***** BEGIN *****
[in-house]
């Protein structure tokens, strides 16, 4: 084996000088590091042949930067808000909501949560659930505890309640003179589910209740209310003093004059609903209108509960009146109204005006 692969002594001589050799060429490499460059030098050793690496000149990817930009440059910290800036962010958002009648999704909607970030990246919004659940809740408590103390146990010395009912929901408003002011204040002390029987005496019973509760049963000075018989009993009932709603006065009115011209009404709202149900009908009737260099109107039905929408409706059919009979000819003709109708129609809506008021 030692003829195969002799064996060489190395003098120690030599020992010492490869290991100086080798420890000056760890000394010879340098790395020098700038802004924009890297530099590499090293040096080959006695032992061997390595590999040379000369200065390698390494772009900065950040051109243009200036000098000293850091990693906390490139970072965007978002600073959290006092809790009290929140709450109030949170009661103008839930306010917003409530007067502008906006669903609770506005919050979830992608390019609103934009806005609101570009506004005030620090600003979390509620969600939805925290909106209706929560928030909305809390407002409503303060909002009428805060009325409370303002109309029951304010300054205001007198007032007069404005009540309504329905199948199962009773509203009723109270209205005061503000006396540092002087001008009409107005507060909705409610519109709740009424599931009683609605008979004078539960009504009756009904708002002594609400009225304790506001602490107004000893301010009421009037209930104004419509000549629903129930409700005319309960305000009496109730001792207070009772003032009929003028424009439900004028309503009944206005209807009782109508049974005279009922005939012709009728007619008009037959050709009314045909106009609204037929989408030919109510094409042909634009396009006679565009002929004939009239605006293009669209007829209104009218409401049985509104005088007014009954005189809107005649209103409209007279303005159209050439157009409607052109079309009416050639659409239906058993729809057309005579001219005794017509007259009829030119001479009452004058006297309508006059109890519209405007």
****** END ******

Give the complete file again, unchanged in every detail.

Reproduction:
[in-house]
């Protein structure tokens, strides 16, 4: 084996000088590091042949930067808000909501949560659930505890309640003179589910209740209310003093004059609903209108509960009146109204005006 692969002594001589050799060429490499460059030098050793690496000149990817930009440059910290800036962010958002009648999704909607970030990246919004659940809740408590103390146990010395009912929901408003002011204040002390029987005496019973509760049963000075018989009993009932709603006065009115011209009404709202149900009908009737260099109107039905929408409706059919009979000819003709109708129609809506008021 030692003829195969002799064996060489190395003098120690030599020992010492490869290991100086080798420890000056760890000394010879340098790395020098700038802004924009890297530099590499090293040096080959006695032992061997390595590999040379000369200065390698390494772009900065950040051109243009200036000098000293850091990693906390490139970072965007978002600073959290006092809790009290929140709450109030949170009661103008839930306010917003409530007067502008906006669903609770506005919050979830992608390019609103934009806005609101570009506004005030620090600003979390509620969600939805925290909106209706929560928030909305809390407002409503303060909002009428805060009325409370303002109309029951304010300054205001007198007032007069404005009540309504329905199948199962009773509203009723109270209205005061503000006396540092002087001008009409107005507060909705409610519109709740009424599931009683609605008979004078539960009504009756009904708002002594609400009225304790506001602490107004000893301010009421009037209930104004419509000549629903129930409700005319309960305000009496109730001792207070009772003032009929003028424009439900004028309503009944206005209807009782109508049974005279009922005939012709009728007619008009037959050709009314045909106009609204037929989408030919109510094409042909634009396009006679565009002929004939009239605006293009669209007829209104009218409401049985509104005088007014009954005189809107005649209103409209007279303005159209050439157009409607052109079309009416050639659409239906058993729809057309005579001219005794017509007259009829030119001479009452004058006297309508006059109890519209405007």